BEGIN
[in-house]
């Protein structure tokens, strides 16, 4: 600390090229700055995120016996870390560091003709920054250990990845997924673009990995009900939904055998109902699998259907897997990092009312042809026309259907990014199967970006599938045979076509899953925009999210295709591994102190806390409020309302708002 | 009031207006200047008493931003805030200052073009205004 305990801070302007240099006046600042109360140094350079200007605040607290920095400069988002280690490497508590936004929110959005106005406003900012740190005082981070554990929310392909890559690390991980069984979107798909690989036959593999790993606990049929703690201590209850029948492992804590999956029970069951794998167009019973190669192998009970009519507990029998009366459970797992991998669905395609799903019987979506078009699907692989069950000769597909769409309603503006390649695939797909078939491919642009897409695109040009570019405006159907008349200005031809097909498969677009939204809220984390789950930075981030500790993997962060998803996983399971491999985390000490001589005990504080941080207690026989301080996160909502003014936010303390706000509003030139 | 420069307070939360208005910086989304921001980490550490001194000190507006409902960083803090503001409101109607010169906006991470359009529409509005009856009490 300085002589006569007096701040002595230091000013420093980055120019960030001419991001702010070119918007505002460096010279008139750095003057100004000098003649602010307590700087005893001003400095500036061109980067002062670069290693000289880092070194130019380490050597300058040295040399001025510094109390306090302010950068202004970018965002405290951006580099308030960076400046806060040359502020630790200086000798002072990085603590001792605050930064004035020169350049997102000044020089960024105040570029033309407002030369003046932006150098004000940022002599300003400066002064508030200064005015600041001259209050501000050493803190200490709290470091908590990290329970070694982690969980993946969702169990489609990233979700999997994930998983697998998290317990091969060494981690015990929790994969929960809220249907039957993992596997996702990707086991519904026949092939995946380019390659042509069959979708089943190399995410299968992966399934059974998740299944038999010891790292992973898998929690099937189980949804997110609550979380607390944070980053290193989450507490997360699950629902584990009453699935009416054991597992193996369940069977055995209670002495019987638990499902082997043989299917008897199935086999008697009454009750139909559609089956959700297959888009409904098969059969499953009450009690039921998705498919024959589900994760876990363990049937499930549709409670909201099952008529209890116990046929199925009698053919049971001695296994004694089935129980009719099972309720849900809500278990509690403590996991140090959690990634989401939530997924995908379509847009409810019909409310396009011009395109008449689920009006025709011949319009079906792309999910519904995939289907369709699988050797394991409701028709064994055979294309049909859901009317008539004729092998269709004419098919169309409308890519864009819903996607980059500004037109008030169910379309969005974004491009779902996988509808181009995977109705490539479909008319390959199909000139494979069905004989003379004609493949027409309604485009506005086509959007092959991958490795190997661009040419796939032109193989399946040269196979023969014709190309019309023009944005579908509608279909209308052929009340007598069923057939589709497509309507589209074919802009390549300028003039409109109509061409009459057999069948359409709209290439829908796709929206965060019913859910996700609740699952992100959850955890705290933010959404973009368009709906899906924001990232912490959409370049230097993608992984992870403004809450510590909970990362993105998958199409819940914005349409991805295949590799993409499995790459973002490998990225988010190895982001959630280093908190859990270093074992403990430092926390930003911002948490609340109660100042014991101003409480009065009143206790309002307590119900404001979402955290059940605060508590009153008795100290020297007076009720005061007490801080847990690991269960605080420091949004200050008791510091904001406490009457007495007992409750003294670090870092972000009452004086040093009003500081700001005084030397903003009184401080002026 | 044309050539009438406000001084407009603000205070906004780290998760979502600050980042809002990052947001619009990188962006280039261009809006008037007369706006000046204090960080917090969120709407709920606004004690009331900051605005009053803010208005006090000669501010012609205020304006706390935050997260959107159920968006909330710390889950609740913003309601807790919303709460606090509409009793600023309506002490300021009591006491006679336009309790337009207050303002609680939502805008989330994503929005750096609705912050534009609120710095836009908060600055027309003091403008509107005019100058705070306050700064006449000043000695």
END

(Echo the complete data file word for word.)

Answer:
[in-house]
């Protein structure tokens, strides 16, 4: 600390090229700055995120016996870390560091003709920054250990990845997924673009990995009900939904055998109902699998259907897997990092009312042809026309259907990014199967970006599938045979076509899953925009999210295709591994102190806390409020309302708002 | 009031207006200047008493931003805030200052073009205004 305990801070302007240099006046600042109360140094350079200007605040607290920095400069988002280690490497508590936004929110959005106005406003900012740190005082981070554990929310392909890559690390991980069984979107798909690989036959593999790993606990049929703690201590209850029948492992804590999956029970069951794998167009019973190669192998009970009519507990029998009366459970797992991998669905395609799903019987979506078009699907692989069950000769597909769409309603503006390649695939797909078939491919642009897409695109040009570019405006159907008349200005031809097909498969677009939204809220984390789950930075981030500790993997962060998803996983399971491999985390000490001589005990504080941080207690026989301080996160909502003014936010303390706000509003030139 | 420069307070939360208005910086989304921001980490550490001194000190507006409902960083803090503001409101109607010169906006991470359009529409509005009856009490 300085002589006569007096701040002595230091000013420093980055120019960030001419991001702010070119918007505002460096010279008139750095003057100004000098003649602010307590700087005893001003400095500036061109980067002062670069290693000289880092070194130019380490050597300058040295040399001025510094109390306090302010950068202004970018965002405290951006580099308030960076400046806060040359502020630790200086000798002072990085603590001792605050930064004035020169350049997102000044020089960024105040570029033309407002030369003046932006150098004000940022002599300003400066002064508030200064005015600041001259209050501000050493803190200490709290470091908590990290329970070694982690969980993946969702169990489609990233979700999997994930998983697998998290317990091969060494981690015990929790994969929960809220249907039957993992596997996702990707086991519904026949092939995946380019390659042509069959979708089943190399995410299968992966399934059974998740299944038999010891790292992973898998929690099937189980949804997110609550979380607390944070980053290193989450507490997360699950629902584990009453699935009416054991597992193996369940069977055995209670002495019987638990499902082997043989299917008897199935086999008697009454009750139909559609089956959700297959888009409904098969059969499953009450009690039921998705498919024959589900994760876990363990049937499930549709409670909201099952008529209890116990046929199925009698053919049971001695296994004694089935129980009719099972309720849900809500278990509690403590996991140090959690990634989401939530997924995908379509847009409810019909409310396009011009395109008449689920009006025709011949319009079906792309999910519904995939289907369709699988050797394991409701028709064994055979294309049909859901009317008539004729092998269709004419098919169309409308890519864009819903996607980059500004037109008030169910379309969005974004491009779902996988509808181009995977109705490539479909008319390959199909000139494979069905004989003379004609493949027409309604485009506005086509959007092959991958490795190997661009040419796939032109193989399946040269196979023969014709190309019309023009944005579908509608279909209308052929009340007598069923057939589709497509309507589209074919802009390549300028003039409109109509061409009459057999069948359409709209290439829908796709929206965060019913859910996700609740699952992100959850955890705290933010959404973009368009709906899906924001990232912490959409370049230097993608992984992870403004809450510590909970990362993105998958199409819940914005349409991805295949590799993409499995790459973002490998990225988010190895982001959630280093908190859990270093074992403990430092926390930003911002948490609340109660100042014991101003409480009065009143206790309002307590119900404001979402955290059940605060508590009153008795100290020297007076009720005061007490801080847990690991269960605080420091949004200050008791510091904001406490009457007495007992409750003294670090870092972000009452004086040093009003500081700001005084030397903003009184401080002026 | 044309050539009438406000001084407009603000205070906004780290998760979502600050980042809002990052947001619009990188962006280039261009809006008037007369706006000046204090960080917090969120709407709920606004004690009331900051605005009053803010208005006090000669501010012609205020304006706390935050997260959107159920968006909330710390889950609740913003309601807790919303709460606090509409009793600023309506002490300021009591006491006679336009309790337009207050303002609680939502805008989330994503929005750096609705912050534009609120710095836009908060600055027309003091403008509107005019100058705070306050700064006449000043000695």